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Anglican Primate Fred Hiltz (L), Catholic Archbishop Gerard Pettipas, Prime Minister Stephen Harper, Inuit National President Terry Audla, Assembly of First Nations National Chief Perry Bellegarde, Justice Murray Sinclair, and Governor General David Johnston attend the Truth and Reconciliation Commission of Canada's closing ceremony at Rideau Hall in Ottawa June 3, 2015.Blair Gable/Reuters

The most horrific stories of abuse at residential schools may never become public as the Truth and Reconciliation Commission prepares for a legal battle this fall to block the destruction of key documents.

Even though the commission wrapped up four days of closing ceremonies this week and has released its final recommendations, it is still fighting in court to preserve sensitive transcripts of stories told by almost 38,000 former students.

Not all former students support the TRC's position, and the legal case has created unusual alliances. Like the TRC, the Canadian government is seeking to preserve the documents, while Catholic churches and the Assembly of First Nations have expressed concerns about their potential release.

At issue are the personal stories of former students who suffered sexual or severe physical abuse – recounted during private hearings called an Independent Assessment Process (IAP). The adjudicated hearings were set up through the same out-of-court residential schools settlement that created the commission. Former students were eligible for financial compensation based on the severity of the abuse they suffered.

Former students had to consent to have their IAP testimony transferred to the commission so they would not have to retell painful stories.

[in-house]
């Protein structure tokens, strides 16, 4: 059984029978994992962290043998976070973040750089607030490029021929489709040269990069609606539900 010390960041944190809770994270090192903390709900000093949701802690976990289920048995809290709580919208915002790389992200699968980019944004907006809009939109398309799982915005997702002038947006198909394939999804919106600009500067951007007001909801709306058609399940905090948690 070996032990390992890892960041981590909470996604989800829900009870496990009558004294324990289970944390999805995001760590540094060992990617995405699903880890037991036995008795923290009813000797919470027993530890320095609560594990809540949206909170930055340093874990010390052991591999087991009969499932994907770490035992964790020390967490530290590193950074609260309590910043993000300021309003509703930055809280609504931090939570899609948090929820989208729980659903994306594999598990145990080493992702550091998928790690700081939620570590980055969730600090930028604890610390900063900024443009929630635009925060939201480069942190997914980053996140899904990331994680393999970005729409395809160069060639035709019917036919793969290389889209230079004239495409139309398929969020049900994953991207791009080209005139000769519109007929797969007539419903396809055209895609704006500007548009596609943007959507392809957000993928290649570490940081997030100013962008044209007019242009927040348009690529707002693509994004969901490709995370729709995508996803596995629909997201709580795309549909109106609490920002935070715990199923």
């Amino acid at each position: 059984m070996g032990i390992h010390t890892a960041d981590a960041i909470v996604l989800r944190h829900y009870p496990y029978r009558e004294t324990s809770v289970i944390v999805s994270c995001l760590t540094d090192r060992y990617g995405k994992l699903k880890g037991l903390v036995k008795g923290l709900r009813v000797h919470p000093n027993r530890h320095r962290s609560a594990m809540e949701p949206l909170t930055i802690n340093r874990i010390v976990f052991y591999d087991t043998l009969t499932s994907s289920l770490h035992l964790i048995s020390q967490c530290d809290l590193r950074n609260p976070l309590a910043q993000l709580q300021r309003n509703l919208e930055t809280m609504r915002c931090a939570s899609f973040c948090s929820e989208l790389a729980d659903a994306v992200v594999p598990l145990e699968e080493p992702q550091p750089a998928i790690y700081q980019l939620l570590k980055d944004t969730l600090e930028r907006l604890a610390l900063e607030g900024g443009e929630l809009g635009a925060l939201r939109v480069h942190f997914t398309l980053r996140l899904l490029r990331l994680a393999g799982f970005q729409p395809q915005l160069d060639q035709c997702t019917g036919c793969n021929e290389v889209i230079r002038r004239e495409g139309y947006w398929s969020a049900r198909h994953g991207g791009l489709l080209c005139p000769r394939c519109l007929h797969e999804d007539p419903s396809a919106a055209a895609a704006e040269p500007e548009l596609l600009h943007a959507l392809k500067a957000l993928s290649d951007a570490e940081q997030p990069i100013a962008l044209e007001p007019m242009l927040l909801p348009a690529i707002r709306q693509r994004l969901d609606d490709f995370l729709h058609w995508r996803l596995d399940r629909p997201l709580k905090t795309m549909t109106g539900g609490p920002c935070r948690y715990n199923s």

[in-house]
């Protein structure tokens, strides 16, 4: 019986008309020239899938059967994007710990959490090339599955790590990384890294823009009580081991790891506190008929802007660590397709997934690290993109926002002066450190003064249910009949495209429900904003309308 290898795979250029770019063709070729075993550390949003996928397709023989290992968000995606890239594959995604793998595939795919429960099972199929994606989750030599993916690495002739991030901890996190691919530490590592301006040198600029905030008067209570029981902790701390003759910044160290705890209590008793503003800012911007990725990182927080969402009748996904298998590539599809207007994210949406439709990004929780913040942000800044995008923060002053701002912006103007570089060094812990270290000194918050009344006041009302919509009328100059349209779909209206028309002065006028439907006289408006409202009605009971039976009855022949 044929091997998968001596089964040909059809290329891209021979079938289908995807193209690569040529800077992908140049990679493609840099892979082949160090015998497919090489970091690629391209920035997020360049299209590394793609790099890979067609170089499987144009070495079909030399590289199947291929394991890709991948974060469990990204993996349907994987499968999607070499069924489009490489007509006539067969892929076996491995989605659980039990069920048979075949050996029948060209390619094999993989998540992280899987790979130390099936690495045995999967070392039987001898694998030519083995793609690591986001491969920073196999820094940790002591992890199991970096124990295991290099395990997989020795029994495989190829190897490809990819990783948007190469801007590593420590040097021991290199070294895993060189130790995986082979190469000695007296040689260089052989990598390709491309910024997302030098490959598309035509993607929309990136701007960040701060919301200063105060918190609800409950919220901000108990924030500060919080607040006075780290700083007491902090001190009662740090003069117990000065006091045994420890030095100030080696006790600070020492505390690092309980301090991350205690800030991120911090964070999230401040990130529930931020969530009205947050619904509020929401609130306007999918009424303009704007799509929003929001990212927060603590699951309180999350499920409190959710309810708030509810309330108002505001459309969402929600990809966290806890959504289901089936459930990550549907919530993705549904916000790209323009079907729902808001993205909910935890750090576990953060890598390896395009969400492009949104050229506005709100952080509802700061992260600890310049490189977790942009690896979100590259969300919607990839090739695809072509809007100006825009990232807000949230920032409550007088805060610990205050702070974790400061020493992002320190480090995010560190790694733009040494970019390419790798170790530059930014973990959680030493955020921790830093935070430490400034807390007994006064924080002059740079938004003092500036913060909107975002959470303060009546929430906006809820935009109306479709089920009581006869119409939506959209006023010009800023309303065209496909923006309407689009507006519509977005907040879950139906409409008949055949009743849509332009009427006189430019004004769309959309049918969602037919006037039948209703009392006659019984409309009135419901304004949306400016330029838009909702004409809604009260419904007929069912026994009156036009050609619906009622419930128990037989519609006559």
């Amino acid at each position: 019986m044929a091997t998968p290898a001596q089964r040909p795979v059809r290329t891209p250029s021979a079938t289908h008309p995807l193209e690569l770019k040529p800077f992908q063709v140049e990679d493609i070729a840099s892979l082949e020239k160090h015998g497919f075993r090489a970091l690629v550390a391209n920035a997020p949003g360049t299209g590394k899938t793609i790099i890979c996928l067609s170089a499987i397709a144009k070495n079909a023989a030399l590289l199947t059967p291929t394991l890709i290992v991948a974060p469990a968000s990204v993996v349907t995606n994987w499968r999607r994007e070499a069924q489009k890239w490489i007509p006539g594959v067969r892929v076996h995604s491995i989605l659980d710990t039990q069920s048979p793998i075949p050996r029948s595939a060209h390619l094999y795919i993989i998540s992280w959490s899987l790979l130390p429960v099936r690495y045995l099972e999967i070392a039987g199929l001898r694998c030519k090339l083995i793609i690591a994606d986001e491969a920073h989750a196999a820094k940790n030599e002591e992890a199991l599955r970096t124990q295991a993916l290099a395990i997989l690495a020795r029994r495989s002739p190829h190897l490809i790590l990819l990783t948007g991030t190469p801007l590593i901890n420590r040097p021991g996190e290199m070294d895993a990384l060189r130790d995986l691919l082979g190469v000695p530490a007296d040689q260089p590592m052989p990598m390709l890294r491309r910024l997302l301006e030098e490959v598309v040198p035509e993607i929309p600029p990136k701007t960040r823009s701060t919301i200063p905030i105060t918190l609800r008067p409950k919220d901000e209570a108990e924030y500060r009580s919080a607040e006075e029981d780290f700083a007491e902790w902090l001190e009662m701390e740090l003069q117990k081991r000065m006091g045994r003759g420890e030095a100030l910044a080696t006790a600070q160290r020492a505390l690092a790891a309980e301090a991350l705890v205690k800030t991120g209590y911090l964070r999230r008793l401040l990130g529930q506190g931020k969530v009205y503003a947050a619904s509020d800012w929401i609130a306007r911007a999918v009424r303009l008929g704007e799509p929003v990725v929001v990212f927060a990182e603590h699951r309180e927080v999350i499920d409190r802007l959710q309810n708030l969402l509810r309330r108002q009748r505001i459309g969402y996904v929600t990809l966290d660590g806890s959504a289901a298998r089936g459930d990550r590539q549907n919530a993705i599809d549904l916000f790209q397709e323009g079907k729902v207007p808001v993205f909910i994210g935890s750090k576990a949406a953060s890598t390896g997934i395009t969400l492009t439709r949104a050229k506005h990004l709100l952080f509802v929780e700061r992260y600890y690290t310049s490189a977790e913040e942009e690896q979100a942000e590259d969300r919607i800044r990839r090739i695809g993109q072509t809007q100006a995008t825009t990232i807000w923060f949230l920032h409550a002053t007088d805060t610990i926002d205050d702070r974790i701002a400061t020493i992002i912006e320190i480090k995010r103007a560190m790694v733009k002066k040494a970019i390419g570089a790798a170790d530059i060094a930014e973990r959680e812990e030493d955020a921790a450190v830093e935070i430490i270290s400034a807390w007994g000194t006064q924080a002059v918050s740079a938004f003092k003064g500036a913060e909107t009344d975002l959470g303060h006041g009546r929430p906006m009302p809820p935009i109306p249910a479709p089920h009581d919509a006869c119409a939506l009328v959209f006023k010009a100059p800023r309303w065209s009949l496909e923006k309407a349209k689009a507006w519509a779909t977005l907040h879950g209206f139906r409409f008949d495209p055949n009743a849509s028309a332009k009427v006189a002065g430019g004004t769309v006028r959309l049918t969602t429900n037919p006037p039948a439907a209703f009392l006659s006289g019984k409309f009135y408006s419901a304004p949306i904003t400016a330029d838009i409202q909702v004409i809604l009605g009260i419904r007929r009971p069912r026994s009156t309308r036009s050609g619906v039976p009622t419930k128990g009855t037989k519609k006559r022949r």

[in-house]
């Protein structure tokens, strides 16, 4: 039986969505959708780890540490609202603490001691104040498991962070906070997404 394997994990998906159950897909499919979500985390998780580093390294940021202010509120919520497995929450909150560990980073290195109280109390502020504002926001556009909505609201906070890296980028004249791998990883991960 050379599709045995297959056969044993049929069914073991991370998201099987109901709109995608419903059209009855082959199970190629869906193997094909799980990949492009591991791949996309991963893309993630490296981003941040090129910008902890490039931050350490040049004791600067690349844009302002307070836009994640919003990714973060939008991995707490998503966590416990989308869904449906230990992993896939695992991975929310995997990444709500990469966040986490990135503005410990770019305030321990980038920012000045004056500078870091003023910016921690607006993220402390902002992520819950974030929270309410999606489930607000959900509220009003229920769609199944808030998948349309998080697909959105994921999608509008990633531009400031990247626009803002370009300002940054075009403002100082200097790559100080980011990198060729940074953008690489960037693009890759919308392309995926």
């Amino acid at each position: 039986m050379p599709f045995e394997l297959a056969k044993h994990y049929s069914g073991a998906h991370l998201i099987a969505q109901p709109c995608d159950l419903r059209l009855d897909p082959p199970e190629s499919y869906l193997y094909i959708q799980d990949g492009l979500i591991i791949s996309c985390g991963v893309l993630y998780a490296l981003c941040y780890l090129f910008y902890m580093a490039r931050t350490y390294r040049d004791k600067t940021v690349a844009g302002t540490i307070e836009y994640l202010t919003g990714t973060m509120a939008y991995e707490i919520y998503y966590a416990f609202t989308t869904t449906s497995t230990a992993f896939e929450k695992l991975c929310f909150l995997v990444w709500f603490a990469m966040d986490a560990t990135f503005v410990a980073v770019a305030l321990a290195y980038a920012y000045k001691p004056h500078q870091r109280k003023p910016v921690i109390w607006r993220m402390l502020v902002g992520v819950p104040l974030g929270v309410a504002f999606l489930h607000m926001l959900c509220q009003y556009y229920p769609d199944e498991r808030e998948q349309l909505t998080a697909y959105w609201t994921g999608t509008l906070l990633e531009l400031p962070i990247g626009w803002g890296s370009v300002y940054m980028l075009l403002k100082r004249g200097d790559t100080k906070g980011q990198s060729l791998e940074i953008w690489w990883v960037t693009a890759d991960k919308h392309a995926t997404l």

However, well into the process, the commission discovered that IAP adjudicators repeatedly failed to inform former students of their right to transfer their stories to the TRC. Instead, the adjudicators had all parties, including the former students, sign undertakings of strict confidentiality.

The commission continues to fight this issue in court, and a hearing is scheduled for Oct. 27-28 in Toronto.

"The loss of these documents would be a blow to Canada's national memory of a significant historic injustice," the commission stated in its summary report, which was released this week.

Ry Moran, director of the National Research Centre for Truth and Reconciliation, said that, without the documents, key questions like which schools and which regions had the worst history of abuse will never be answered.

"Those are fairly fundamental questions," he said, adding that the answers could influence where governments should focus their support spending.

The research centre, located at the University of Manitoba, will house the permanent records gathered by the TRC.

Justice Murray Sinclair, the chair of the commission, declined to comment further on the issue Thursday because it is before the courts.

While the commission heard and recorded testimony from 6,750 former students, the IAP hearings heard almost 38,000 stories of sexual and serious physical abuse. Original estimates said only 12,500 former students would come forward.

Justice Paul Perell of the Ontario Superior Court ruled on Aug. 6, 2014, that the destruction of IAP documents should be delayed for 15 years, during which time the former students would be given the opportunity to consent to transferring their stories to the TRC.

The concern of the TRC is that obtaining that consent will be a challenging undertaking, given that some former students cannot read, are not comfortable speaking English or French, live in remote locations or are deceased.

Advocates for the destruction of the documents argue that the highly sensitive stories were told under the assumption of secrecy.

Former Assembly of First Nations leader Phil Fontaine told the Ontario court that stories of aboriginal-on-aboriginal abuse at the schools could prove damaging to First Nation communities.

Mr. Moran said those privacy concerns can be addressed through the "rigorous" redaction of sensitive information.

"Everybody, I think, is highly attuned to the fact that these are some of the most personal and hurtful memories that people carry in their lives and we have to be incredibly sensitive and respectful of the potential for harm that can be created from this. But does that have to come at the complete and total expense of destruction? My hope and my feeling is that it probably doesn't."